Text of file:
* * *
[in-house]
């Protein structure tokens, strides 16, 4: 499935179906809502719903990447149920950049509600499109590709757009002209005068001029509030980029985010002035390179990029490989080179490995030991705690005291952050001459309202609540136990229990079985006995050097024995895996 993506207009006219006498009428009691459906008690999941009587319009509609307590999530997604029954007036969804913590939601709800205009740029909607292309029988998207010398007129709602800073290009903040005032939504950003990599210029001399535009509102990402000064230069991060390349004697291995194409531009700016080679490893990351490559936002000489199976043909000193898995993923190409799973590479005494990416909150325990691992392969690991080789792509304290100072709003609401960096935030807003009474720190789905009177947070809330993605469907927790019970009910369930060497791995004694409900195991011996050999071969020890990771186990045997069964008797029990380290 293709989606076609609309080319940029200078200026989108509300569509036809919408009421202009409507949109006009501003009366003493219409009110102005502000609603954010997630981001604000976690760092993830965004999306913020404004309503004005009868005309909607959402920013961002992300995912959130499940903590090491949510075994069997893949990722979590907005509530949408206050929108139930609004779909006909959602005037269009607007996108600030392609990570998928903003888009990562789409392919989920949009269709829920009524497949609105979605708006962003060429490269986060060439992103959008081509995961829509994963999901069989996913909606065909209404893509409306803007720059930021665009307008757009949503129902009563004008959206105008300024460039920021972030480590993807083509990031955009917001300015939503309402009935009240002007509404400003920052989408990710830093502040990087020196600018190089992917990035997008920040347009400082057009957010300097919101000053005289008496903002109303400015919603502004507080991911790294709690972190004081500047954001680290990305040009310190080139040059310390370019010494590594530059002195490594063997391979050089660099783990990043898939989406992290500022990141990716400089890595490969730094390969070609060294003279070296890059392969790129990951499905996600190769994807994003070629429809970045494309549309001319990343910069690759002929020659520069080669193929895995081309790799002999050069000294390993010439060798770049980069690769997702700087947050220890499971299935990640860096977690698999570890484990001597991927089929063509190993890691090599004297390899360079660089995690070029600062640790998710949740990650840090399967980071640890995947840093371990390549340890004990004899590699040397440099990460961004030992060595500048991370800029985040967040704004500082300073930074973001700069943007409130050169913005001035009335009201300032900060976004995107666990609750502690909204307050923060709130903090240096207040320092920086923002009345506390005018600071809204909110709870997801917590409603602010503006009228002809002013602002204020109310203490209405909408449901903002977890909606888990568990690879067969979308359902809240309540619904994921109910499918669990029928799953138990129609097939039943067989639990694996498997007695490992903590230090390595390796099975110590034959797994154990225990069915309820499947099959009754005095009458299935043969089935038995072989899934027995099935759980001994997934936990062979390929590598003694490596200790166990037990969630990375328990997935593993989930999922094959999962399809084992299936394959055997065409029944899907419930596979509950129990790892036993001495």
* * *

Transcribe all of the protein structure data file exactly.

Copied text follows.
[in-house]
């Protein structure tokens, strides 16, 4: 499935179906809502719903990447149920950049509600499109590709757009002209005068001029509030980029985010002035390179990029490989080179490995030991705690005291952050001459309202609540136990229990079985006995050097024995895996 993506207009006219006498009428009691459906008690999941009587319009509609307590999530997604029954007036969804913590939601709800205009740029909607292309029988998207010398007129709602800073290009903040005032939504950003990599210029001399535009509102990402000064230069991060390349004697291995194409531009700016080679490893990351490559936002000489199976043909000193898995993923190409799973590479005494990416909150325990691992392969690991080789792509304290100072709003609401960096935030807003009474720190789905009177947070809330993605469907927790019970009910369930060497791995004694409900195991011996050999071969020890990771186990045997069964008797029990380290 293709989606076609609309080319940029200078200026989108509300569509036809919408009421202009409507949109006009501003009366003493219409009110102005502000609603954010997630981001604000976690760092993830965004999306913020404004309503004005009868005309909607959402920013961002992300995912959130499940903590090491949510075994069997893949990722979590907005509530949408206050929108139930609004779909006909959602005037269009607007996108600030392609990570998928903003888009990562789409392919989920949009269709829920009524497949609105979605708006962003060429490269986060060439992103959008081509995961829509994963999901069989996913909606065909209404893509409306803007720059930021665009307008757009949503129902009563004008959206105008300024460039920021972030480590993807083509990031955009917001300015939503309402009935009240002007509404400003920052989408990710830093502040990087020196600018190089992917990035997008920040347009400082057009957010300097919101000053005289008496903002109303400015919603502004507080991911790294709690972190004081500047954001680290990305040009310190080139040059310390370019010494590594530059002195490594063997391979050089660099783990990043898939989406992290500022990141990716400089890595490969730094390969070609060294003279070296890059392969790129990951499905996600190769994807994003070629429809970045494309549309001319990343910069690759002929020659520069080669193929895995081309790799002999050069000294390993010439060798770049980069690769997702700087947050220890499971299935990640860096977690698999570890484990001597991927089929063509190993890691090599004297390899360079660089995690070029600062640790998710949740990650840090399967980071640890995947840093371990390549340890004990004899590699040397440099990460961004030992060595500048991370800029985040967040704004500082300073930074973001700069943007409130050169913005001035009335009201300032900060976004995107666990609750502690909204307050923060709130903090240096207040320092920086923002009345506390005018600071809204909110709870997801917590409603602010503006009228002809002013602002204020109310203490209405909408449901903002977890909606888990568990690879067969979308359902809240309540619904994921109910499918669990029928799953138990129609097939039943067989639990694996498997007695490992903590230090390595390796099975110590034959797994154990225990069915309820499947099959009754005095009458299935043969089935038995072989899934027995099935759980001994997934936990062979390929590598003694490596200790166990037990969630990375328990997935593993989930999922094959999962399809084992299936394959055997065409029944899907419930596979509950129990790892036993001495």